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For the first time since the coal mining crisis hit Longyearbyen with full force more than a year ago, it’s a good thing a lot of folks are in a crabby mood.
They’re also raising a stink about fish – again in a good way – as Norway’s Marine Resources Act was amended earlier this month to give Svalbard the same commercial fishing and processing regulations as the mainland. While that’s unlikely to replace all of the hundreds of lost coal-related jobs, it’s potentially a key part of the city’s post-mining future.
About Post Author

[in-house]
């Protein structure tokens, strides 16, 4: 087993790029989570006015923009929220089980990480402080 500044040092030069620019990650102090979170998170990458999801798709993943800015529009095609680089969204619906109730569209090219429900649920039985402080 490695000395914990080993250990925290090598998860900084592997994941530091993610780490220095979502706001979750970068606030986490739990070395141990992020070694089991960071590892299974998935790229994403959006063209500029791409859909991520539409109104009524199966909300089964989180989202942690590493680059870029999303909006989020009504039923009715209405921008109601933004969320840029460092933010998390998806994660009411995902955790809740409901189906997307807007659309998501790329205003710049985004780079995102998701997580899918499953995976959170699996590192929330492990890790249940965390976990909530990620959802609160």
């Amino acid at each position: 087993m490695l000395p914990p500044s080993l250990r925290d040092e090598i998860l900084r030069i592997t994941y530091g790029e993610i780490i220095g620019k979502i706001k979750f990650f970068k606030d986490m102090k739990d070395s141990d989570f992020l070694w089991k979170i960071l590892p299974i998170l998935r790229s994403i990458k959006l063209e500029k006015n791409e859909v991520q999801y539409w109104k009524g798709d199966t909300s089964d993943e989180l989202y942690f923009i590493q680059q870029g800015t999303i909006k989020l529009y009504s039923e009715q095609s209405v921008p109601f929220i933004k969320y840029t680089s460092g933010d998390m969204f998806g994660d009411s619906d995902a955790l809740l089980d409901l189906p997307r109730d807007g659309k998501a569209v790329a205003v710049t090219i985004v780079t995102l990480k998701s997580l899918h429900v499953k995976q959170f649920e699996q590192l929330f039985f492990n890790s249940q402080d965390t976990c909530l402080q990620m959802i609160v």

I'm a professional transient living on a tiny Norwegian island next door to the North Pole, where once a week (or thereabouts) I pollute our extreme and pristine environment with paper fishwrappers decorated with seemingly random letters that would cause a thousand monkeys with a thousand typewriters to die of humiliation. Such is the wisdom one acquires after more than 25 years in the world's second-least-respected occupation, much of it roaming the seven continents in search of jazz, unrecognizable street food and escorts I f****d with by insisting they give me the platonic tours of their cities promised in their ads. But it turns out this tiny group of islands known as Svalbard is my True Love and, generous contributions from you willing, I'll keep littering until they dig my body out when my climate-change-deformed apartment collapses or they exile my penniless ass because I'm not even worthy of washing your dirty dishes.